Dr. Greger, just out of curiosity, at 13:07 you show the cholesterol level of africans and asians in Uganda, why do the asians have such high cholesterol?! And why do the african cholesterol rates go down as they get older? Thanks for the presentation.

  • Dr. G, You have done it again! I LOVED watching and learning from this longer video. I watched/listened to it while preparing an array of PB foods. And, with each slice and dice of my knife, I keep thinking how powerful and nutritious the food I was preparing will be for my family.

    Your detailed and easy to understand explanations (I did not study the hard sciences) help me to visualize how these healthy foods make my body stronger, cleaner, and more resilient with each bite I take.

    I have learned SO much from you over the years (and to think, that I stumbled upon you on some random website on vegan cooking). You have enlightened me and there is no turning back.

    THANK YOU from the bottom of my heart for what you have done and continue to do for public health. For all you have done, you deserve a Noble Food Prize!

  • yevgeniy

    wow, this is so great!

  • Panagis Stathatos

    Dr. Greger great presentation! Is it possible to reverse heart disease while eating walnuts or do they contain to much fat?

    • Thea

      Panagis Stathatos: Dr. Greger has some videos and I believe one blog post on this topic. I don’t have the links handy, but hopefully you can find them using the search box. Good luck.

  • Robin H.

    So enlightening. Thank you for sharing this…

  • Brandan Wayne Lewis

    I just wanted to personally thank you for providing such a positive light for nutrition advocate in medical academia. I am currently a first year medical student at a school down here in Florida and I suffer the chronic struggle of trying to “prove” to my colleagues the benefits of a plant based diet. What you offer me is an epidemiological basis for all my arguments that cannot be overlooked! You are a saint as far as Im concerned and are saving lives every single day. Thank you so much for spending your time to make it easier for people like me to get my point across!

  • zadkan

    Thank you very much for power full information I suffer from skin disorder
    I want to try what I learnt from knowledge, all we eat has to be organic or what ever we can afford ?
    Thank again

    • Thea

      zadkan: Dr. Greger has a great blog on here (somewhere) where he answers this question with some great stats. The bottom line was that you are better off eating a bunch of fruit and veggies even if they are not organic. However, eating organic when you can is definitely better.

      I recommend that you search on line for a list of what they call the “Dirty Dozen”. This is a list of the 12 worst fruits and veggies concerning pesticides – even after the foods are washed. So, some people’s rule of thumb is: at least eat these foods organic. The same group produces a list of “clean” foods which shows you the foods with the least pesticides. So, if you can’t find organic with those foods, you might feel better about that. Finally, I’ll point out that the group that produces the “Dirty Dozen” list updates the list every year because farmers’ practices change. So, be sure to check back from time to time.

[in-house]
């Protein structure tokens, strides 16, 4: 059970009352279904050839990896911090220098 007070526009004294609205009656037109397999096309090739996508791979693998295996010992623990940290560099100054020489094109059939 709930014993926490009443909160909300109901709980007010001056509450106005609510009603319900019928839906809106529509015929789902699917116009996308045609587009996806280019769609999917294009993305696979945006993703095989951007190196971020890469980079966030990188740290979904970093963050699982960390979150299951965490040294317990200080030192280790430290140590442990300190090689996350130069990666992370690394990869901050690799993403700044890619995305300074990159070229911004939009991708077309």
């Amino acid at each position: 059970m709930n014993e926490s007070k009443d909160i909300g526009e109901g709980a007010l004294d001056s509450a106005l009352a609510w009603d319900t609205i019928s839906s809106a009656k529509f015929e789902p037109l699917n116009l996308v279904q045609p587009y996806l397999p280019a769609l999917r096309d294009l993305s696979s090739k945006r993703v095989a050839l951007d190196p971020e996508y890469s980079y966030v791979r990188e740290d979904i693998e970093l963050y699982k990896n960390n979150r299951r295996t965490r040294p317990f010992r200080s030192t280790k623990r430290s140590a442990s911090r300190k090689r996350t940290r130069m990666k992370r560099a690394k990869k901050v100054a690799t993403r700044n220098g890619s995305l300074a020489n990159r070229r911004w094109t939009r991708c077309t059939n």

I’m sorry to hear about your skin condition. While a healthy diet is not a guarantee of anything, it can’t hurt and has great potential to help a large number of problems. I recommend that you find Dr. Greger’s blog with his “Optimal Nutrition Recommendation” and do a search on skin conditions/your particular condition. I know that Dr. Greger has addressed at least one skin issue in one of his every-day, smaller specific-topic videos.

      Best of luck to you. I hope this helps.

    • b00mer

      Hi zadkan,

      I started getting little patches of psoriasis in my early twenties, as well as what I believe now was arthritis; I do believe my healthy (whole foods plant based) diet has reversed it and perhaps prevented it from getting worse (I guess I’ll never know… and I’m fine with that!). While I always eat vegan, at times when I have fell off the whole foods healthy eating wagon, eating lots of sugary and fatty foods, I immediately see the consequences of the little patches on my arms, and it will take a few weeks of healthy clean eating to for it to fade away. So I’m not sure what exactly your condition is, or if it is autoimmune related (I have a family history of autoimmune conditions), but at least for some skin conditions a whole foods plant based diet (*not* just vegan) is definitely worth a try.

      As far as cost, you can eat extremely healthy on a very limited budget, especially if you keep a few tricks in mind:

      1) You can save a lot of money by increasing the ratio of grains and beans to vegetables in your diet, since grains and beans, even organic, when bought in bulk are usually dirt cheap. Things like organic lentils or rice might cost $0.15/serving or even less.

      2) Do you have a local co-op? At ours, all of the prepackaged “health” foods are super expensive, but almost all of the produce and bulk grains/beans are organic, and either the same cost or cheaper than the regular grocery store.

      3) Frozen vegetables – already frozen veggies are incredibly cheap. Organic ones cost a little more but probably still less than fresh. Or you can keep an eye on weekly sales and buy whatever fresh organic produce is on sale at the moment and freeze it yourself.

      4) Don’t get too bogged down on eating tons of “superfoods”, if they seem out of your budget. All plants are superfoods, and as Dr. Greger says, the best vegetable/fruit/plant is the one you eat.

  • rosalie

    Dr. Greger, Instead of asking doctors to recommend a plant based diet to patients with disease, would it not be better to approach the insurance companies. I am sure they would like to cut their costs and we could have lower insurance premiums as well as healthier people!. It’s a win win.